For identical films on dual acoustic sensors (see FIG. 2 using the examples of Quartz and GaAs SAW sensors), Δm and Δs are identical, and Equation (3) becomes:
Solving for the mass and effective shear modulus changes gives:
The mass and effective shear modulus components may then be found by substituting the known and measured values into Equation (11). It should be particularly noted that the present invention is not limited to the equation set out above. In the practice of the present invention, the equations discussed herein, and most especially this equation, are meant to encompass any equivalent form thereof.
The surface wave velocity, VR, and the normalized mechanical wave displacements, R (described in Equation (4)), at the “free” electrical boundary condition are tabulated in the table below for St-Quartz and GaAs SAW sensors.
4.2 × 10−6 ω1/2
1.233 × 10−6 ω1/2
The units for VR str m/s, units for (Rz)½are
and the units for fn are MHz.
The equations are used to calculate the mass and effective shear modulus changes from the frequency change of the Quartz and GaAs sensors which are obtained by substituting the values from the table above into Equation (10).
Inverting Equation (13) yields:
The relative responses of the frequency shift due to the mass, effective shear modulus, surface tension and stress are shown in FIGS. 4 and 5. FIG. 4 shows the frequency response of a Quartz SAW sensor due to mass, effective modulus, surface tension, and stress effects during MeOH adsorption on an A2 silica film. FIG. 5 depicts the mass and effective shear modulus contribution to the adsorption of methanol on A2 film, as calculated from the Quartz and GaAs SAW frequency response by Equation (14). Note the quite small contributions (almost undetectable on the scale of the graphs) to frequency shift due to surface tension and stress.
Calculations of the contribution of mass, effective shear modulus, surface tension and stress to the SAW response are possible due to simultaneous collection of complementary adsorption data. The dual sensor technique allows the separation of mass and effective shear modulus contributions, while beam-bending measurement (see FIG. 2) gives an independent measurement of stress, which is used to calculate the stress and surface tension contribution to the SAW response. From the induced strain, the solvation forces in the pores can be calculated. The beam-bending technique can also be used for size exclusion measurements, noting that there is no strain induced in the silicon wafer if the adsorbate does not penetrate into the pores.
A prediction of the variance of the derived quantities, Δs and Δm (effective shear modulus and mass), can be calculated in terms of the variances of the measured data, Δf1 and Δf2 to determine the uniqueness of the sensors.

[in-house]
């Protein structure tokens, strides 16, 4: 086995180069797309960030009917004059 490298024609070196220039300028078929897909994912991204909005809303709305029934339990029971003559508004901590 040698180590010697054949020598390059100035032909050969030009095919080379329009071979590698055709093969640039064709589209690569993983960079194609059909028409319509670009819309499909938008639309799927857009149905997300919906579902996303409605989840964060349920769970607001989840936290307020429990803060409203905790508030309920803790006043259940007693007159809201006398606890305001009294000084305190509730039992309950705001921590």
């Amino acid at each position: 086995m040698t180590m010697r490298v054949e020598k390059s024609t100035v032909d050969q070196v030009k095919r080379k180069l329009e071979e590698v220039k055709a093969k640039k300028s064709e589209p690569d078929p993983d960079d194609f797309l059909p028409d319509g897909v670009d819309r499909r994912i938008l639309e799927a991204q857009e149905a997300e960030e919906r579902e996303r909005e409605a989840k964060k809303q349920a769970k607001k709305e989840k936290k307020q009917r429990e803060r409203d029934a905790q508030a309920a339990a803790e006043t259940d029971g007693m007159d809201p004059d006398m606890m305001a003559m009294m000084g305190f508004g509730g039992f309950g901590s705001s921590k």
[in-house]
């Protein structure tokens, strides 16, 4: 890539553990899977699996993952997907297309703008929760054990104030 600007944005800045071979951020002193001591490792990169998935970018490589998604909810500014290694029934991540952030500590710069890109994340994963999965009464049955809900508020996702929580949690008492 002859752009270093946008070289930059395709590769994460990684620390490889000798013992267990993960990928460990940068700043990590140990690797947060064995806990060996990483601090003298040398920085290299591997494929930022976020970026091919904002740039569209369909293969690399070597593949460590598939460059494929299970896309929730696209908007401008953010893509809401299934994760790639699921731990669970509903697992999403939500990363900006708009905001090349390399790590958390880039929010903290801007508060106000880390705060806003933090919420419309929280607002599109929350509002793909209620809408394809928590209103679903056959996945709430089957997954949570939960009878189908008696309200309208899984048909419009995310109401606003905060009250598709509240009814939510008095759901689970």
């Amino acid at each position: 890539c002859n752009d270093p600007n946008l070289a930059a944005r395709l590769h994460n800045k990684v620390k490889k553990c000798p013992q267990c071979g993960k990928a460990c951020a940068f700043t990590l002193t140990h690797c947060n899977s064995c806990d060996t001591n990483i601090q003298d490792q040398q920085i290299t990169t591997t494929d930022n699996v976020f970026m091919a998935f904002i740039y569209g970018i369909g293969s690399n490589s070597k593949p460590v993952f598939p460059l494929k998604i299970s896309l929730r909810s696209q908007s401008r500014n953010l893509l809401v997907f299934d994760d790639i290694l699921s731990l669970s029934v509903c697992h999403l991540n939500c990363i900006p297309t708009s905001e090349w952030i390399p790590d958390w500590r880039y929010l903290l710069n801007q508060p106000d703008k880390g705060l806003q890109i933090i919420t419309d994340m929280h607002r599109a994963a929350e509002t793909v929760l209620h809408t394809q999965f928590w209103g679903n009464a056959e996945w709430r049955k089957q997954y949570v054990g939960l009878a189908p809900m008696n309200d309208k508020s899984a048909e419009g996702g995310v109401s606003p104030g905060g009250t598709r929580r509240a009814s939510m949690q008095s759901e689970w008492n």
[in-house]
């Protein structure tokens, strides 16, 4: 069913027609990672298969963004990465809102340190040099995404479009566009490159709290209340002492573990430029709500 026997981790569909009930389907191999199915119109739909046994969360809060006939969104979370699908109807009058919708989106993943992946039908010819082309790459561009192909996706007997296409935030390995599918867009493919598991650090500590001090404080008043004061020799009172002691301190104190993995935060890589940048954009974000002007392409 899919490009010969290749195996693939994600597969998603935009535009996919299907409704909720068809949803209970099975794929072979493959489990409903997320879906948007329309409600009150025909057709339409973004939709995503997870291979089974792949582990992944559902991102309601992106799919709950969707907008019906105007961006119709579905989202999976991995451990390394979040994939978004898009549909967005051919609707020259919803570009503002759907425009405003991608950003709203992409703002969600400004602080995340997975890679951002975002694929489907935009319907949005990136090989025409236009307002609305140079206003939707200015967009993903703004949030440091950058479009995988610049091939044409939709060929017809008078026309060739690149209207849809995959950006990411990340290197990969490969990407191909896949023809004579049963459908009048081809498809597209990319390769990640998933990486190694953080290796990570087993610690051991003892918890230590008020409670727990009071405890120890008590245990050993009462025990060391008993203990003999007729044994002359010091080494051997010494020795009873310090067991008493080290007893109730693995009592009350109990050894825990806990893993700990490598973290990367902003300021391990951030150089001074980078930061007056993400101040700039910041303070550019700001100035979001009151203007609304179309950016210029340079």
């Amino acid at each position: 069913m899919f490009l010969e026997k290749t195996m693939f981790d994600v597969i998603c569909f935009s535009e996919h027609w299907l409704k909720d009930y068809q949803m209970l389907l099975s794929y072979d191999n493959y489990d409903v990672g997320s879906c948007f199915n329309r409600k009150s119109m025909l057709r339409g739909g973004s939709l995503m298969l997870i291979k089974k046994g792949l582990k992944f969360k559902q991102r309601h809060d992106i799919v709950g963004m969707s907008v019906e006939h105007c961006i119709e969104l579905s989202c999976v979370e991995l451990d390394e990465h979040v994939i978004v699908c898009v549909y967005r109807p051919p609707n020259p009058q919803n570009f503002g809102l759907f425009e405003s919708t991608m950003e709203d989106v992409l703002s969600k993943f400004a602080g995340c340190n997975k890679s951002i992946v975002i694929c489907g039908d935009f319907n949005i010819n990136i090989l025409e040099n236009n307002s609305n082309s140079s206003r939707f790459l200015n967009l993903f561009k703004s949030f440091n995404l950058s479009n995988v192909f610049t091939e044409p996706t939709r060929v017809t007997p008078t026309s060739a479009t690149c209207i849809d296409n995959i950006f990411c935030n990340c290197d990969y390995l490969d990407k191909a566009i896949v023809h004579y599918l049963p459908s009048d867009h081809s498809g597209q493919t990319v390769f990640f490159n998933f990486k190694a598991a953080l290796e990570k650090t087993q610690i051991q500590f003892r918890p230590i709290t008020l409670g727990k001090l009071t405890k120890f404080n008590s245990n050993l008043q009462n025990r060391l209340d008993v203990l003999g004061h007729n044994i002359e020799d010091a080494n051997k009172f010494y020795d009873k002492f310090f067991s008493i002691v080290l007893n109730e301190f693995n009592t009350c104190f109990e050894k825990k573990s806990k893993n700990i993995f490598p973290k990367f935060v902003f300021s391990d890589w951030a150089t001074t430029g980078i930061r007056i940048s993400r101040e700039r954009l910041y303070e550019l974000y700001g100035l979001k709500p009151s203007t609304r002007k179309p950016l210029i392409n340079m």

For the dual sensor case (see FIG. 2), rewriting Equation (11) to pull out the frequency dependence from the transfer matrix, the derived quantities, Δs and Δm, are related to the measured quantities, Δf1 and Δf2, by
in which f10 and f20 are the equilibrium measurement frequencies C is:
and Kyi and Kzi are the numerical prefactors of the normalized surface particle velocity of the ith material comprising the first sensor and second sensor (for the examples of the ST-Quartz and GaAs SAW sensors). The final result is:
In a similar fashion, the effective shear modulus part is:
and means that the variance of the sum of independent random variables equals the sum of the variances of these variables.
Using the material properties for ST-cut Quartz for material one and setting the material parameters of the second sensor to a percentage variation from the first, contour plots of mass and effective shear modulus normalized standard deviations were generated, as best shown in FIGS. 6 and 7. FIG. 6 describes a contour plot of the normalized mass standard deviation, σm versus percentage change of Ky and Kz of the second sensor's material. (The first material is Quartz). GaAs is shown at the 1.46 contour. FIG. 7 describes a contour plot of the normalized effective shear modulus standard deviation, σm versus percentage change of Ky and Kz of the second sensor's material. (The first material is Quartz). GaAs is shown at the 0.65 contour. These plots are normalized to the performance of ST-cut Quartz. The standard deviation of the measured frequencies was assumed to be 1 Hz which is appropriate for the +/− one count error of a frequency contour operating at a 1 second gate (typical in this work). The equilibrium operating frequencies were selected to be f10=f20=−97 MHz, and both acoustic wave velocities were set to VR1=VR2=3158 m/s, both which are appropriate for Quartz and approximate for GaAs SAWs. In these plots, the standard deviation result approaches infinity when both sensors are identical, or when the velocity coefficients are scaled proportionally (along the diagonal line). Then, with several tens of percent differences in opposite directions, the standard deviation of both of the measurements is seen to rapidly approach, and even surpass, the intrinsic sensitivities of the Quartz sensor.
For a second sensor of GaAs, the particle velocity coefficients are found to be Ky=1.23×10−6 and Kz=4.172×10−6. These represent a −70% change in Ky and a +49% change in Kz as shown in FIGS. 5 and 6. The resulting normalized standard deviation relations are: